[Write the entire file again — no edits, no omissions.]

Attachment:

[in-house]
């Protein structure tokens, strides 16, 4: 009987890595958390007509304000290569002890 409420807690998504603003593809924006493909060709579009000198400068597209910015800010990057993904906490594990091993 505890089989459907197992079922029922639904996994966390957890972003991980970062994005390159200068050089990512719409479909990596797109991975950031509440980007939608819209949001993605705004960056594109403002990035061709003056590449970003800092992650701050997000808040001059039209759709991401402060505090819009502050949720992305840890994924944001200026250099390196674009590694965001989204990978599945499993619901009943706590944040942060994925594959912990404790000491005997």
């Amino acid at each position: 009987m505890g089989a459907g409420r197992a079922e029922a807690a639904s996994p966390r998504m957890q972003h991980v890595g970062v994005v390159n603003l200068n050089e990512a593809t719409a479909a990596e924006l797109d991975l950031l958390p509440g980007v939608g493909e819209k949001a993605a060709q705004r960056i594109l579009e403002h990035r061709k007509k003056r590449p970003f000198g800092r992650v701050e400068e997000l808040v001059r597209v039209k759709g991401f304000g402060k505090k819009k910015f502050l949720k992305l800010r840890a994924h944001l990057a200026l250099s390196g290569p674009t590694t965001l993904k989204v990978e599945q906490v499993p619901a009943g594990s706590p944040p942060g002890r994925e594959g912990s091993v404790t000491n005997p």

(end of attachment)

[in-house]
């Protein structure tokens, strides 16, 4: 009987890595958390007509304000290569002890 409420807690998504603003593809924006493909060709579009000198400068597209910015800010990057993904906490594990091993 505890089989459907197992079922029922639904996994966390957890972003991980970062994005390159200068050089990512719409479909990596797109991975950031509440980007939608819209949001993605705004960056594109403002990035061709003056590449970003800092992650701050997000808040001059039209759709991401402060505090819009502050949720992305840890994924944001200026250099390196674009590694965001989204990978599945499993619901009943706590944040942060994925594959912990404790000491005997």
């Amino acid at each position: 009987m505890g089989a459907g409420r197992a079922e029922a807690a639904s996994p966390r998504m957890q972003h991980v890595g970062v994005v390159n603003l200068n050089e990512a593809t719409a479909a990596e924006l797109d991975l950031l958390p509440g980007v939608g493909e819209k949001a993605a060709q705004r960056i594109l579009e403002h990035r061709k007509k003056r590449p970003f000198g800092r992650v701050e400068e997000l808040v001059r597209v039209k759709g991401f304000g402060k505090k819009k910015f502050l949720k992305l800010r840890a994924h944001l990057a200026l250099s390196g290569p674009t590694t965001l993904k989204v990978e599945q906490v499993p619901a009943g594990s706590p944040p942060g002890r994925e594959g912990s091993v404790t000491n005997p």